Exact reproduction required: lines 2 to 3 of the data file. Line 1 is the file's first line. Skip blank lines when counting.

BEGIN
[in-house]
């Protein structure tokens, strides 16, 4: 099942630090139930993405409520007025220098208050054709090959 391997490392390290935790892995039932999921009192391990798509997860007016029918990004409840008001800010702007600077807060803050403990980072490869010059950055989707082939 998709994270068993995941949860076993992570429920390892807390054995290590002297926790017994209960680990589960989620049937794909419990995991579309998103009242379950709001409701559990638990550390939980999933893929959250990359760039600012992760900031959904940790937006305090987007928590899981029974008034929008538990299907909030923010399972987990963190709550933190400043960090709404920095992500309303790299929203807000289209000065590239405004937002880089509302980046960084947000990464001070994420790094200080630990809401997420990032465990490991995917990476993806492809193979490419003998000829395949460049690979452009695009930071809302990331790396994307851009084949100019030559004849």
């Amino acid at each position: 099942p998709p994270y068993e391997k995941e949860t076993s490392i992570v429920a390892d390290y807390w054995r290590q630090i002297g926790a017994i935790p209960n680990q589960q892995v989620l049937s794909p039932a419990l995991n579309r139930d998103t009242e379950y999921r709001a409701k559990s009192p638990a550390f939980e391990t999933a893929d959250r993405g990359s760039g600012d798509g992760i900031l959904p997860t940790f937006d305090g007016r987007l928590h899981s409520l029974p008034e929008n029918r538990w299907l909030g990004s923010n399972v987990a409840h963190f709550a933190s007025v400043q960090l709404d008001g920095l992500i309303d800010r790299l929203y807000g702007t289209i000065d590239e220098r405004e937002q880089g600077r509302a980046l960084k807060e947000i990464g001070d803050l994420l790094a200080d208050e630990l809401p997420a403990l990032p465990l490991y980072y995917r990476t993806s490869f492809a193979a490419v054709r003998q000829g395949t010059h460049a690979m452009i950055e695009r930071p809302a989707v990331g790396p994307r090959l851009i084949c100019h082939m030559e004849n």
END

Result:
């Protein structure tokens, strides 16, 4: 099942630090139930993405409520007025220098208050054709090959 391997490392390290935790892995039932999921009192391990798509997860007016029918990004409840008001800010702007600077807060803050403990980072490869010059950055989707082939 998709994270068993995941949860076993992570429920390892807390054995290590002297926790017994209960680990589960989620049937794909419990995991579309998103009242379950709001409701559990638990550390939980999933893929959250990359760039600012992760900031959904940790937006305090987007928590899981029974008034929008538990299907909030923010399972987990963190709550933190400043960090709404920095992500309303790299929203807000289209000065590239405004937002880089509302980046960084947000990464001070994420790094200080630990809401997420990032465990490991995917990476993806492809193979490419003998000829395949460049690979452009695009930071809302990331790396994307851009084949100019030559004849």
């Amino acid at each position: 099942p998709p994270y068993e391997k995941e949860t076993s490392i992570v429920a390892d390290y807390w054995r290590q630090i002297g926790a017994i935790p209960n680990q589960q892995v989620l049937s794909p039932a419990l995991n579309r139930d998103t009242e379950y999921r709001a409701k559990s009192p638990a550390f939980e391990t999933a893929d959250r993405g990359s760039g600012d798509g992760i900031l959904p997860t940790f937006d305090g007016r987007l928590h899981s409520l029974p008034e929008n029918r538990w299907l909030g990004s923010n399972v987990a409840h963190f709550a933190s007025v400043q960090l709404d008001g920095l992500i309303d800010r790299l929203y807000g702007t289209i000065d590239e220098r405004e937002q880089g600077r509302a980046l960084k807060e947000i990464g001070d803050l994420l790094a200080d208050e630990l809401p997420a403990l990032p465990l490991y980072y995917r990476t993806s490869f492809a193979a490419v054709r003998q000829g395949t010059h460049a690979m452009i950055e695009r930071p809302a989707v990331g790396p994307r090959l851009i084949c100019h082939m030559e004849n």